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GLBL 210 Notes 3/28/16-3/30/16

by: Hadley Ashford

GLBL 210 Notes 3/28/16-3/30/16 GLBL 210

Hadley Ashford
GPA 3.776

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About this Document

These notes cover human rights, women's rights, and UN interventionist policies
Global Issues
Jonathan Weiler
Class Notes
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This 4 page Class Notes was uploaded by Hadley Ashford on Wednesday March 30, 2016. The Class Notes belongs to GLBL 210 at University of North Carolina - Chapel Hill taught by Jonathan Weiler in Spring 2016. Since its upload, it has received 10 views. For similar materials see Global Issues in Global Studies at University of North Carolina - Chapel Hill.

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Date Created: 03/30/16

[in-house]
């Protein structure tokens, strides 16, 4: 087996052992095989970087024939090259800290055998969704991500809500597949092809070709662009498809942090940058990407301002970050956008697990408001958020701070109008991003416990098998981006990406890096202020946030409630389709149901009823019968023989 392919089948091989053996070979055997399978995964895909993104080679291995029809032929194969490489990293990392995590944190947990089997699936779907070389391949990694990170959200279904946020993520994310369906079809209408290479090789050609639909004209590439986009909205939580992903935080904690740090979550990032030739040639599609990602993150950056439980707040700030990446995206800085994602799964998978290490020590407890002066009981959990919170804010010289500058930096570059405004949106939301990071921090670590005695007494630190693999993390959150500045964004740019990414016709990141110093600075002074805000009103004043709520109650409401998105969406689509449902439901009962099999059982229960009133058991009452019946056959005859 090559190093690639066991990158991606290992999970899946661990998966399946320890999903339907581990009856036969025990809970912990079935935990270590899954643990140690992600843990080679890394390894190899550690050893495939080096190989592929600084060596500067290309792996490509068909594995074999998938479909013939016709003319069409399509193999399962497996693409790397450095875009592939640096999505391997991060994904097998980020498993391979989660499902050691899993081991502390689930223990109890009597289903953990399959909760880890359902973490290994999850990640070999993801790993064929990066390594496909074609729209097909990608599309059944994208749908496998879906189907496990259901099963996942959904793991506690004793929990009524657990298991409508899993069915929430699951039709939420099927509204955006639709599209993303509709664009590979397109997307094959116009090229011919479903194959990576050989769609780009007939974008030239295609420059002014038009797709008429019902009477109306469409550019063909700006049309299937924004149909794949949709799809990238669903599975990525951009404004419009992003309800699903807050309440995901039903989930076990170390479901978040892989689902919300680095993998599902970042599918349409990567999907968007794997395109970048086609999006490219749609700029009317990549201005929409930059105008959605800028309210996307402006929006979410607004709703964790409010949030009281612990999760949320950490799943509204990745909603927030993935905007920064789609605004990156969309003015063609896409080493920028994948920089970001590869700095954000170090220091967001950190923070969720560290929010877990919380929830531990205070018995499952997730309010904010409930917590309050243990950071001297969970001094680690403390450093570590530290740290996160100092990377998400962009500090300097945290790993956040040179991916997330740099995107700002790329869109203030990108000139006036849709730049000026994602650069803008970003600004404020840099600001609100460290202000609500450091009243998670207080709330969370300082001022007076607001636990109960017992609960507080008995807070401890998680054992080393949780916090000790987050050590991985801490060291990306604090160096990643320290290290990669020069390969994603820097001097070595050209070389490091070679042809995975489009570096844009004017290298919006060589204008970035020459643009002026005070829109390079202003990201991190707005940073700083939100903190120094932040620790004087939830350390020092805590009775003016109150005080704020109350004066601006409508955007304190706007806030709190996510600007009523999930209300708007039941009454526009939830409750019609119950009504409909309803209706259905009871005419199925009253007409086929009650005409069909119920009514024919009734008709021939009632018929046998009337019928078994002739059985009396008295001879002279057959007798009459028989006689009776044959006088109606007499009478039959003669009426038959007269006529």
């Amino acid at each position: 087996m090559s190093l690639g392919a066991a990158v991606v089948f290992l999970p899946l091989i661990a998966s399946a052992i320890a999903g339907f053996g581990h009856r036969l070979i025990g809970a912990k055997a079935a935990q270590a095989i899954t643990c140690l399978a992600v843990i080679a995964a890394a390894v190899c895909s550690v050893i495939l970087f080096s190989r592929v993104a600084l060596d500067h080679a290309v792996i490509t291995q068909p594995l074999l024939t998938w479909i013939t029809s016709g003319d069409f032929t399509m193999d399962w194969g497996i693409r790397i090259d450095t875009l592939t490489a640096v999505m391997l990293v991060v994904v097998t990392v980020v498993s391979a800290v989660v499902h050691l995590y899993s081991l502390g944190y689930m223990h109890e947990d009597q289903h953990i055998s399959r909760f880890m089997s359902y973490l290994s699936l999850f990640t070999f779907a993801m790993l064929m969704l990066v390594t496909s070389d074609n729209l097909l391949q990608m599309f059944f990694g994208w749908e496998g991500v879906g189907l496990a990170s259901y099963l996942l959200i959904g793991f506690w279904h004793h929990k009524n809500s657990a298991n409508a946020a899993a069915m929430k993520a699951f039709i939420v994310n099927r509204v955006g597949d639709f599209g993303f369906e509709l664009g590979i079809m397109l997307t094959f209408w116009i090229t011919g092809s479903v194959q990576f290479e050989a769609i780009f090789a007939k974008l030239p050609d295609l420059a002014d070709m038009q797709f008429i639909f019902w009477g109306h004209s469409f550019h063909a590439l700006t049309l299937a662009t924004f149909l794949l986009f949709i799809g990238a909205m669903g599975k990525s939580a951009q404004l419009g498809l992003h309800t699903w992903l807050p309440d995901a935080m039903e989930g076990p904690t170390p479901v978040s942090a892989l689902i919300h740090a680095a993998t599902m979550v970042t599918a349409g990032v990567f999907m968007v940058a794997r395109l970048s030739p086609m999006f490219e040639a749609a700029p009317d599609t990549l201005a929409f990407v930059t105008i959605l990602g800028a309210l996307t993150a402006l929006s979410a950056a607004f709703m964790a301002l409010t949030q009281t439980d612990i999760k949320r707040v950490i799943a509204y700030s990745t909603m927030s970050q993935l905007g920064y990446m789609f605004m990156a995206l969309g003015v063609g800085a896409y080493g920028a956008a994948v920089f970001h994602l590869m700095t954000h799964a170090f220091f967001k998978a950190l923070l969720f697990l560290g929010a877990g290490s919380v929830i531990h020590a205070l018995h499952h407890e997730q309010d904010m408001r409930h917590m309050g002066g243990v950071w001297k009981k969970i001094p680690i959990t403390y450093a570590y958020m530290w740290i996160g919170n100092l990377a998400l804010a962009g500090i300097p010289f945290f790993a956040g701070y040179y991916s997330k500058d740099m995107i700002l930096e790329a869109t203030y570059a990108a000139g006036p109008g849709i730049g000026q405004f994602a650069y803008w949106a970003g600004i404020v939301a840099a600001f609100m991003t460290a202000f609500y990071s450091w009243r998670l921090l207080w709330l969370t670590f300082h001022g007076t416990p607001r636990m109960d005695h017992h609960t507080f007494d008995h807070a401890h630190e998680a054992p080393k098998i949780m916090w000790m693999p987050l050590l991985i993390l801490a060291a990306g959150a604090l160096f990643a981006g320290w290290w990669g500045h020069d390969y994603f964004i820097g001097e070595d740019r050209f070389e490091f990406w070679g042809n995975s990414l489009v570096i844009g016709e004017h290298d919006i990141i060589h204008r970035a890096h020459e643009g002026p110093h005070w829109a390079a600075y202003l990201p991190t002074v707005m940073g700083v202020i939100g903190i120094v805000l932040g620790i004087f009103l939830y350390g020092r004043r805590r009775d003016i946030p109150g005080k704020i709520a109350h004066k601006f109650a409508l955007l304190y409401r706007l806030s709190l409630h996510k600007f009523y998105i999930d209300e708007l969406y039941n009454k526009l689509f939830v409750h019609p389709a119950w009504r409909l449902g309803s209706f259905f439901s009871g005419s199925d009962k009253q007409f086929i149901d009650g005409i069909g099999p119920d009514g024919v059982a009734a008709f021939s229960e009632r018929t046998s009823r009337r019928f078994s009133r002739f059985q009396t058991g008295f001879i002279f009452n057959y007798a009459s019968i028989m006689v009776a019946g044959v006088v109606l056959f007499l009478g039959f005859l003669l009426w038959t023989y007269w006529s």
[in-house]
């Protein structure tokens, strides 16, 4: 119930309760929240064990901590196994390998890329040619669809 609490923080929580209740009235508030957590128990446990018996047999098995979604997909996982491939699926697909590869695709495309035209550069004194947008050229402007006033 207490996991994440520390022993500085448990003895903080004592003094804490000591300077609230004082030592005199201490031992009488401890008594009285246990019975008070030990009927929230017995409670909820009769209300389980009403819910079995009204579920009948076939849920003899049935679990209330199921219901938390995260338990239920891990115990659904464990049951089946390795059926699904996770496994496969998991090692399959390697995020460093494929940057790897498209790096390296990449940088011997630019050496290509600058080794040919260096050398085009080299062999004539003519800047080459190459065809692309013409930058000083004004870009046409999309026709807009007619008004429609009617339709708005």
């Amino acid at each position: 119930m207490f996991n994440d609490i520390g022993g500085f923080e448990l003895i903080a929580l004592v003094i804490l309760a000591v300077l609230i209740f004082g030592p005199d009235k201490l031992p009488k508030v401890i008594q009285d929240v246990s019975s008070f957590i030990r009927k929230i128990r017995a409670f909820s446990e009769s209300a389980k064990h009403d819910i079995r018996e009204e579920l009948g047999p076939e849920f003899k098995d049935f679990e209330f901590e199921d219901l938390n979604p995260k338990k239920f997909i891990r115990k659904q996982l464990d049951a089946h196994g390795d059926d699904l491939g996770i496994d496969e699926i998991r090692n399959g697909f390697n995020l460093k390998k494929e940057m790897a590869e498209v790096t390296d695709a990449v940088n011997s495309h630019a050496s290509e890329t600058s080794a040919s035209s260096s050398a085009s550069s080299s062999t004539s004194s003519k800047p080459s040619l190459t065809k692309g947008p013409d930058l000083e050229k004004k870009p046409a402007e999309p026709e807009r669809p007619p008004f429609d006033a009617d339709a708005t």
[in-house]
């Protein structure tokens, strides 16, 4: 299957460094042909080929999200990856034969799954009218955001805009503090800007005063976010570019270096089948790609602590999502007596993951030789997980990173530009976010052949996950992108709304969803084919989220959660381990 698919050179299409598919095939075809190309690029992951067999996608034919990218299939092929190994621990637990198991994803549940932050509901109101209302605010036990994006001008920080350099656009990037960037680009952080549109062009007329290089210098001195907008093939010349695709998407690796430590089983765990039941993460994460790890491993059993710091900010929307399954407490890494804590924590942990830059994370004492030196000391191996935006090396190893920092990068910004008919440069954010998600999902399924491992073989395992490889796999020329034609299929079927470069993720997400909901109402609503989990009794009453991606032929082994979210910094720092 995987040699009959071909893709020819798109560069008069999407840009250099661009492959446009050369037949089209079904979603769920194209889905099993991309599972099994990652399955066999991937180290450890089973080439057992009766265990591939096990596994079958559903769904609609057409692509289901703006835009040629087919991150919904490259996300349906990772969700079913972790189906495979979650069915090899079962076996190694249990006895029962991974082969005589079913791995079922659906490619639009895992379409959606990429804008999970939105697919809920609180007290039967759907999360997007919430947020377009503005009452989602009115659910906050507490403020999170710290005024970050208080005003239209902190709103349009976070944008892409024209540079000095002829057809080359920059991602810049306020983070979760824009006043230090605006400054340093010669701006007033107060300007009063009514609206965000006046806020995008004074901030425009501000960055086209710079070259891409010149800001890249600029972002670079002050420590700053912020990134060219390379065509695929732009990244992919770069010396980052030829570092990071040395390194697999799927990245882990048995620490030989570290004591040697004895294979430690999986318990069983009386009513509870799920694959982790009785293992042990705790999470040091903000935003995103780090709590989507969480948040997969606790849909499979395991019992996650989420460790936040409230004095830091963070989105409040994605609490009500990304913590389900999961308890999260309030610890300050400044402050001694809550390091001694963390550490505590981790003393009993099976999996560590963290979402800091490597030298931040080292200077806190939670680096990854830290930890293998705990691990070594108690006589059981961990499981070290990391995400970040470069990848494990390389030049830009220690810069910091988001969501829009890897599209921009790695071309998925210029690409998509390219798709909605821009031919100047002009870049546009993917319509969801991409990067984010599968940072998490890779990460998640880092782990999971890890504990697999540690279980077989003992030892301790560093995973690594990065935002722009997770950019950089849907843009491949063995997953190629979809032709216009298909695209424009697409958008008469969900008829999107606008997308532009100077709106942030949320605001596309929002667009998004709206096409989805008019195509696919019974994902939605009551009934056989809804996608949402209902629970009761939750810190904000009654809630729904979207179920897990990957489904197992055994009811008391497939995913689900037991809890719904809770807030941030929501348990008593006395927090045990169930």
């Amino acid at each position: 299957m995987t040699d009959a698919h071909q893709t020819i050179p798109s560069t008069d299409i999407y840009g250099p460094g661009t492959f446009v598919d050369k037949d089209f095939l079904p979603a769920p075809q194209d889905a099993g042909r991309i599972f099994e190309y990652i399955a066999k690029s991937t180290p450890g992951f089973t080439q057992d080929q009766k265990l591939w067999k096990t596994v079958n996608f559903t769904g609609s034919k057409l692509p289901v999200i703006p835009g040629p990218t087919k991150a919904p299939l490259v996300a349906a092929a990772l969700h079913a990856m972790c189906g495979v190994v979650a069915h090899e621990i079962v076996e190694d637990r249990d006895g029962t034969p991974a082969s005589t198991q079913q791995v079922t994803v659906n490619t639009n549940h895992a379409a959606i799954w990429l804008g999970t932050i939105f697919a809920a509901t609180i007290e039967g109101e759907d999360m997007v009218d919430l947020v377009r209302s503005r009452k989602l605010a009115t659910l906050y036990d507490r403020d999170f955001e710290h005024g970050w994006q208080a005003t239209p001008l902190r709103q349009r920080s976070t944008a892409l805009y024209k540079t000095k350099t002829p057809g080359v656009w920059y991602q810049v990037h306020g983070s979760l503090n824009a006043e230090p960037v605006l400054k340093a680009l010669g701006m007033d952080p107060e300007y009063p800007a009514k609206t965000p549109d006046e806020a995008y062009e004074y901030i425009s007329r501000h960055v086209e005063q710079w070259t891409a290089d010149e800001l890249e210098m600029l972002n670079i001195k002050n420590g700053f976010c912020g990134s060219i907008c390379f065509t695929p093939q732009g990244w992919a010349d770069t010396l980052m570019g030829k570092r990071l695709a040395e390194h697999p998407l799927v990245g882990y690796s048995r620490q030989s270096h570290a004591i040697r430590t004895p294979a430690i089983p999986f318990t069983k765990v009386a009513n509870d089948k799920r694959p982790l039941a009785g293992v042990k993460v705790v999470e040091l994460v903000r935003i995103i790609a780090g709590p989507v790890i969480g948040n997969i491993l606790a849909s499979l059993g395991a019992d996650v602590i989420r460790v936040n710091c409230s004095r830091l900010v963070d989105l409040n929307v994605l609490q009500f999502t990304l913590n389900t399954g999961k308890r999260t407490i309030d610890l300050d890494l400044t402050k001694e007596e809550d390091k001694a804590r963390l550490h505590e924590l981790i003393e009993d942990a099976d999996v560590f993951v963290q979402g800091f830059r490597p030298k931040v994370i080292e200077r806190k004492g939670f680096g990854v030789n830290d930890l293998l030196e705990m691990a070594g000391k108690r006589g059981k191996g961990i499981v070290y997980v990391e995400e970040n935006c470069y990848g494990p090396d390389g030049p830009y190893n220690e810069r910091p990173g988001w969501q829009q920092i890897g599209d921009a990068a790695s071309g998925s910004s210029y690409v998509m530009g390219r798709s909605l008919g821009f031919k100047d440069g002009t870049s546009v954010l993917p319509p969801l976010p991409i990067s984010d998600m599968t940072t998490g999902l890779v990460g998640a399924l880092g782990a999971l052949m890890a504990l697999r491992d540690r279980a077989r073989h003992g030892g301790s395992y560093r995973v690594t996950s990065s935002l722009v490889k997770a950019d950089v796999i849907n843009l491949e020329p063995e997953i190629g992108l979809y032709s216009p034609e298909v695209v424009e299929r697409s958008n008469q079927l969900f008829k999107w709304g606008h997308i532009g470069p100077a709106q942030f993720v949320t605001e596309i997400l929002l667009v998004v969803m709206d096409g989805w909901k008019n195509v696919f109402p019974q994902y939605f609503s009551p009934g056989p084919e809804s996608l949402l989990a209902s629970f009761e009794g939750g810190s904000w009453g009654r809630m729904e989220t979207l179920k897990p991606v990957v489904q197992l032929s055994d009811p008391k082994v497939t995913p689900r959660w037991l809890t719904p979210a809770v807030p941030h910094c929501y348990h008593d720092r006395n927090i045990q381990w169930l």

GLBL 210 Notes 3/28/16-3/30/16 3/28/16 - Key concepts: o Universal Declaration of Human Rights o International Bill of Human Rights o Humanitarian Intervention o Responsibility to Protect (R2P) o Women’s rights o American exceptionalism - “The Story of Human Rights” Video: o Human rights: rights people have simply because they are humans  Apply to everyone, everywhere  Universal o 30 human rights  List found in Universal Declaration of Human Rights o Idea of human rights determined by Cyrus the Great o Natural law: laws that people naturally follow without necessarily being told to  Those in power try to threaten them o UN created to reaffirm and protect human rights  Agreed on Universal Declaration of Human Rights under Eleanor Roosevelt - FDR’s 4 Fundamental Freedoms: o Freedom of speech o Freedom of worship o Freedom from want o Freedom from fear - Atlantic Charter: o Statement by Allied powers o Allies fighting for universal human rights standard  But Britain wished to keep control over colonial empires - UN created in 1945 at end of WWII: o Predecessor organization= League of Nations o Goal= provide single institution for creating and enforcing universal standards o Eleanor Roosevelt drove creation of Universal Declaration of Human Rights o Tried to include scholars, leaders, etc., from different backgrounds to create most universally accepted ideas o Document officially created Dec 1948 o Universal Declaration is not a law so has no way to enforce it legally o Document understood to be aspirational- no one thought it would create immediate major change o UN has passed some Human Rights conventions that are legally enforced  International Bill of Human Rights: contains UDHR, International Convention of Civil and Political Rights (ICCPR), International Convention of Economic and Social Rights (ICESR)  Only ICCPR and ICESR are legally enforceable - Process of legal enforcement of conventions: o Certain number of countries must ratify before convention becomes legally binding  Every country has different process for ratifying treaties  US ex.: US Senate ratifies treaties by 2/3 majority (usually difficult to ratify treaties)  US has ratified ICCPR, but not amendment on abolition of death penalty and never ICESR - Human rights vs. States’ rights: o State sovereignty is important, but must also protect universal human values o Problem arises when states violate human rights within borders  How important are states’ rights? o UN Charter (Ch. 1, Article 2): protects sovereignty of member states, prohibits threat against sovereign states/political independence  Basically prohibits foreign intervention o UN Charter (Ch. 7, Article 39): intervention allowed when sovereignty of states threatens international peace, determined by Security Council o UN Charter (Ch. 7, Article 42): global military force sometimes necessary against sovereign states when threatens international peace - Genocide: intent to destroy all or part of specific group of people (national, ethnic, racial, religious) o Defined by Raphael Lemkin  Previously understood that state sovereignty was paramount o Genocide Convention ratified definition 1948 - Humanitarian Intervention: o Some major examples of humanitarian intervention:  Rwanda (1994): US inaction  Bosnia (1995): NATO eventually intervened  Kosovo (1999): part of Serbia (Armenian)  Iraq (2003): controversial US invasion of Iraq  Justified invasion with idea of weapons of mass destruction that would threaten international peace and human rights  Georgia (2008): tensions between Georgians and Russians living in Georgia, Russia intervened  Russia justified intervention to protect Georgian Russians from human rights violations- other countries thought it was more self-interested  Libya (2011): part of Arab Spring, protests against Gadafi, NATP intervention to overthrow Gadafi  Caused political turmoil, Libya basically lawless state now because of intervention o Illustrates problems associated with humanitarian interventions  Different values lead to different viewpoints  Some argue that humanitarian interventions mostly self-interested  Difficult to define 3/30/16 - Rwandan genocide considered one of worst in history - Romeo Dallaire: UN head of peacekeeping during Rwandan genocide o Asked for UN action many times with no success - US reluctant to be involved in Rwanda because 18 marines died before in Somalia o US reluctance heavily influenced UN - US wouldn’t even use world genocide because might obligate them to be involved - Responsibility to Protect (R2P): o Sovereignty is responsibility, not a right o International community responsible to intervene as last resort to stop war crimes, ethnic cleansing, mass murder  Sometime military force necessary as last resort o Qualifications:  Must have right intention and just cause  Only use military force as last resort  Force must be proportional to violations  Must be carried out under right authority (UN Security Council)  Must be likely to succeed - Charlotte Bunch argues that women suffer many violations that are not recognized by international human rights laws - Women’s rights issues: o Violence o Political participation, voting, some opportunities of citizenship o Human trafficking (usually women sex slaves) o Equal pay and educational opportunities o Public/private distinction  Classical liberalism valued individual privacy  Problem= women mistreated in privacy of own homes, little to no way to eradicate this  Ex. domestic rape (husband/wife) not considered rape in US until 1970’s - Why women’s rights issues dismissed: o Sex discrimination seen as trivial issue o Abuse is cultural  Ex. Saudi Arabia  Ex. female genital mutilation- cultural or human rights violation? o Violations not necessarily human rights violations  Problem of state responsibility and private actors  Ex. domestic violence is a crime committed between two people, state has little responsibility o Abuse is such a large issue that it can’t be completely fixed - American exceptionalism: idea that Us is special case, refuse to play by the rules o Trend of US reluctance to ratify UN conventions  Genocide Convention  Racial Discrimination  Discrimination Against Women (CEDAW) (still hasn’t signed)  Cruel and Unusual Punishment  Rights of Child (still hasn’t signed)  Treaty of Rome (establishes ICC), still hasn’t signed